The search for higher productivity and better plant quality associated with a plant adapted to environmental characteristics with, in general, excess heat is an important factor for the hydroponicist. Thus, techniques that favor obtaining seedlings that are resistant to microclimate variations and that guarantee a reduction in cycle with better quality are fundamental for adding value and greater stability in production.
As a result, some observations are necessary for the adoption of the change technique adopted by the most technically hydroponic producers. First, the mudão is a plant that will remain in the first stages of its formation for a longer time. The question is, why will she remain in this situation? This question must be associated with another one.
How can this quality change be achieved with this type of driving?
The reason for the current adoption of the seedling is to add to the seedling a characteristic of greater resistance / tolerance to transplantation, due to microclimate characteristics. A well-formed seedling, it is worth mentioning, is one that has greater rooting and leafing, as these characteristics will guarantee a better acclimatization of this change when subjected to the different phases of hydroponics.
For example: in a hydroponics located in places with higher temperatures, such as in the Midwest and North regions, whose maximum temperatures can easily exceed 35 o C, the transplant of phases can be a critical point in production, when they do not have a good formation of roots and leaves.
With the adoption of seedling production, the negative effect of temperature and other related indirect factors, such as reduced oxygenation of the nutrient solution, can be minimized. So, basically producing lettuce, arugula and tomatoes, for example, in the form of change, translates into the production of plants with better structural and physiological formation, with greater resistance to phase changes.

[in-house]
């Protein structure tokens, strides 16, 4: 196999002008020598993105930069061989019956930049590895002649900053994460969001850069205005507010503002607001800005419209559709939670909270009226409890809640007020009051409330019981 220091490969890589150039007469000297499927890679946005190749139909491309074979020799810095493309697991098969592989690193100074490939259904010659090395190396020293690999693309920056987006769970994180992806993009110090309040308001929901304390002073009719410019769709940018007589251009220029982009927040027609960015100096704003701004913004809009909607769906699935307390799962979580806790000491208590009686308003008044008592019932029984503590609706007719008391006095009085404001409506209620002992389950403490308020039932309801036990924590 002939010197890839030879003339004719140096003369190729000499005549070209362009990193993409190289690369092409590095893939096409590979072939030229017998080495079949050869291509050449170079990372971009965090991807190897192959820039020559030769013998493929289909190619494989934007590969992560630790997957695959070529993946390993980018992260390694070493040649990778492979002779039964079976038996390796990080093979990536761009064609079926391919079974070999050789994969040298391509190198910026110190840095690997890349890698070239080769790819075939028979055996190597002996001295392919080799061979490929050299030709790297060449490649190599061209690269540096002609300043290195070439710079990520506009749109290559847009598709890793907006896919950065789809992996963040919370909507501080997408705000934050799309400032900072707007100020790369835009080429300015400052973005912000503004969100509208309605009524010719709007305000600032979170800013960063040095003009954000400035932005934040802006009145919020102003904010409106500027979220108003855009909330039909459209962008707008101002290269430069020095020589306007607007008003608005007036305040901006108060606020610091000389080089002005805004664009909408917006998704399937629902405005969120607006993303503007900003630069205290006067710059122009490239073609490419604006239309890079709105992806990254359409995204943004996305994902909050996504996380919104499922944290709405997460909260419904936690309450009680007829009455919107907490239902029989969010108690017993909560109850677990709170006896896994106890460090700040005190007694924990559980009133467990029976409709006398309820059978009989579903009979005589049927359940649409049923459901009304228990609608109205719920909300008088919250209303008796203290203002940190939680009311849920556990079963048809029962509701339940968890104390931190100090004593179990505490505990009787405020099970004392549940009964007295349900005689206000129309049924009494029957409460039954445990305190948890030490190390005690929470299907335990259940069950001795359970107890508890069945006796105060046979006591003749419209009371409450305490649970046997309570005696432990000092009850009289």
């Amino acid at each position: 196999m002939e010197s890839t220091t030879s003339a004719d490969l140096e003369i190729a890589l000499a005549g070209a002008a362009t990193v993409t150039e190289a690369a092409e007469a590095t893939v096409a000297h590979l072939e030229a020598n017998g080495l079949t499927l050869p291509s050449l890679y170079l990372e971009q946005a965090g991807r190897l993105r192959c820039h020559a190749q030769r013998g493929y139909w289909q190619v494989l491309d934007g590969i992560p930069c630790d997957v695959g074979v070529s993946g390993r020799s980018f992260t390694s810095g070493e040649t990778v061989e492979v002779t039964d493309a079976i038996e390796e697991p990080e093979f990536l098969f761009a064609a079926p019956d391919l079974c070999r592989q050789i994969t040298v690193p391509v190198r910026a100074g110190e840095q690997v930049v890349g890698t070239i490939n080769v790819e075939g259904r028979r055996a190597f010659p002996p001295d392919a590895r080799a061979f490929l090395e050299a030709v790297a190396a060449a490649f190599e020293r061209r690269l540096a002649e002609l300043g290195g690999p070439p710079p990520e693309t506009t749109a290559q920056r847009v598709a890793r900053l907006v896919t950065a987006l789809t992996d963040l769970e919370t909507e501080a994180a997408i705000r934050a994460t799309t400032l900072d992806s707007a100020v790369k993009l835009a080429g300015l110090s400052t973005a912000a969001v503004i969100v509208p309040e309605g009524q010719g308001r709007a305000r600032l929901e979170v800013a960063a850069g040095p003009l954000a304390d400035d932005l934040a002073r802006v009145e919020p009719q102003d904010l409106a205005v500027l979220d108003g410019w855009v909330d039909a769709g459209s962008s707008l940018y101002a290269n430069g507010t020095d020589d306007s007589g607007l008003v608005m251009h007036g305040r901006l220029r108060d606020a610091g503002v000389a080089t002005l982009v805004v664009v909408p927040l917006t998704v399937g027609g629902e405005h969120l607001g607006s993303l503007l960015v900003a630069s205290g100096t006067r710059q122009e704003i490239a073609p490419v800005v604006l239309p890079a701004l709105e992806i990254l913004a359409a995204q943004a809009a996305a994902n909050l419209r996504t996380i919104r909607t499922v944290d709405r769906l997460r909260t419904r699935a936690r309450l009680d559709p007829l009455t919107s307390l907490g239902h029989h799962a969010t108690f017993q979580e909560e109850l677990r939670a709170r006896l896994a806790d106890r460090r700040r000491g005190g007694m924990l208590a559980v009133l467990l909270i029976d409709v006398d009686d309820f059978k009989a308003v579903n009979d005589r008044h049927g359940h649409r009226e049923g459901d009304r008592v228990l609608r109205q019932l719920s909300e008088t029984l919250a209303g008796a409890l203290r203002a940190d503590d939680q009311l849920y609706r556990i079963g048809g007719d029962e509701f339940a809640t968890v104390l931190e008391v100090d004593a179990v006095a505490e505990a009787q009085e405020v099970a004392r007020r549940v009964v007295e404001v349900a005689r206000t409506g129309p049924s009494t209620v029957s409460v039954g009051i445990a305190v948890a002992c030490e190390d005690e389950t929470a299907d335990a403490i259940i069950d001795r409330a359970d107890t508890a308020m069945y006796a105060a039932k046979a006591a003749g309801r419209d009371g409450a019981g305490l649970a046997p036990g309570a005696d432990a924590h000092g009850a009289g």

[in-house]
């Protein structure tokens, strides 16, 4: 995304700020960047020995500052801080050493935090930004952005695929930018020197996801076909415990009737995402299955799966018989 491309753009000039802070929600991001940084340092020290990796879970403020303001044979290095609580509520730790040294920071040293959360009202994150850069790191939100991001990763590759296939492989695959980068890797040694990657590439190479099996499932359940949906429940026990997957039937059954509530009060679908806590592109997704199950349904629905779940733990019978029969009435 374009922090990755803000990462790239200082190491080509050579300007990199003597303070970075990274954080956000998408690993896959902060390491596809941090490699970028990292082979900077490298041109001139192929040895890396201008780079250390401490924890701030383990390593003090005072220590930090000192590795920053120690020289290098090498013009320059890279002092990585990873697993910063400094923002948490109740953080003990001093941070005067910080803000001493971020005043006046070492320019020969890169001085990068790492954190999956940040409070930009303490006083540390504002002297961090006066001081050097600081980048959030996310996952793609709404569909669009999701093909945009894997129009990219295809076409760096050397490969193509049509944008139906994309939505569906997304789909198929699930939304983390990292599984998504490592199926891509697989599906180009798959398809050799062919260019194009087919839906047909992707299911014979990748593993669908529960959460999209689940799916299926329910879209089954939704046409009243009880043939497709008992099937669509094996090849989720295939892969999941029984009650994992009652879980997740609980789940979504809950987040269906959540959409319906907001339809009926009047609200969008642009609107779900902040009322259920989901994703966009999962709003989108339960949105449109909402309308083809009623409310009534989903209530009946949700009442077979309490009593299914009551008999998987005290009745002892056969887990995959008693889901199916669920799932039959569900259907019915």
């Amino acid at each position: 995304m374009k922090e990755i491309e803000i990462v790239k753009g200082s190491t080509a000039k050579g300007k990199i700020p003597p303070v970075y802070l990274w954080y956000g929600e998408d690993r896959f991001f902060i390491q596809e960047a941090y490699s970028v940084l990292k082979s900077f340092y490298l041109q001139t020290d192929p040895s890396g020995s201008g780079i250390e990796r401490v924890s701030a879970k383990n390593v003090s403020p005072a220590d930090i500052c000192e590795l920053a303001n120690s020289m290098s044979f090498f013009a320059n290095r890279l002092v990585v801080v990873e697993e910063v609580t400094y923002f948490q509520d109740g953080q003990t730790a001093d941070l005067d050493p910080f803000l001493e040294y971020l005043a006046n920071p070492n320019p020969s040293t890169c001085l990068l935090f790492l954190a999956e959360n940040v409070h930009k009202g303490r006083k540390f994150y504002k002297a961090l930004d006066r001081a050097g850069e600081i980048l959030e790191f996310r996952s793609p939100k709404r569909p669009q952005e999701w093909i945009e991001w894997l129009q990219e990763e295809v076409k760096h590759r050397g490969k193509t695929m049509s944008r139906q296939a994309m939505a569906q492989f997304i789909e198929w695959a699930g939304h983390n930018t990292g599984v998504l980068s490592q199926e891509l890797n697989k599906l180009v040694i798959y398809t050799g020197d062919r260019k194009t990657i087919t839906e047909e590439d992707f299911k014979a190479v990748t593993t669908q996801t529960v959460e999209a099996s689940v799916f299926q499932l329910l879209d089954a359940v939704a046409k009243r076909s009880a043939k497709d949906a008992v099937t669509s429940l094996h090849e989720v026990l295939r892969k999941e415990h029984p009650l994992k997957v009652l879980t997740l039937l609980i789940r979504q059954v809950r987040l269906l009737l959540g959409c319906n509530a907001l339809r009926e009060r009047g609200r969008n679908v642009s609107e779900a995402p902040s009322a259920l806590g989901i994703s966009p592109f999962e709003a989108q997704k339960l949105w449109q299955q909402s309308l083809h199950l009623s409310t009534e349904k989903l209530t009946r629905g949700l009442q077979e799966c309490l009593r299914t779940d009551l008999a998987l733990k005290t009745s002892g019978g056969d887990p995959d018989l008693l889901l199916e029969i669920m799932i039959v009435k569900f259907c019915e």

Well, but how to do this? When we understand the meaning of the phase change, this question starts to be answered: we conducted the plant in one, two or three phases to prepare the seedling for final planting. This preparation aims to strengthen hydroponic plants. And this is achieved with a conduction aiming at greater availability of solar radiation for better formation of leaves and aerial part associated with adequate nutrition. We can consider that the genetics of the plant helps this whole process (plants resistant to stalking / budding).
As a result, when conducting a plant in very open spaces, for example, when the producer in the conventional system, when transplanting the seedling from the tray directly to the final bed, puts the plant in a condition of excess light radiation and, consequently, loses in production, productivity and plant quality. On the other hand, and focusing more on the reality of the hydroponic producer, when we let a plant “pass” in the early stages, we can induce them to an environment with a radiation deficiency, favoring its etiolation, which is the search for “light” in an environment that is missing. This search leaves the seedling weak and with less resistance to transplantation to the other phases.
Thus, in order to achieve a change in excellence, the conduction of plants in trays with greater spacing and / or in intermediate stages that do not favor the competition between plants (interspecific) for “light” is one of the great secrets. This fact is associated with better nutritional management, since the plant is larger and demands more nutrients in the intermediate phase (it is important to note). This change will require the addition of a slightly higher nutrient solution EC, such as an EC of 1.3 for lettuce and 1.7 for arugula.
Finally, the use of biopromotors in the production of seedlings with hormonal action associated with the use of amino acids is one of the great potentiators in the production of these plants with superior commercial characteristics.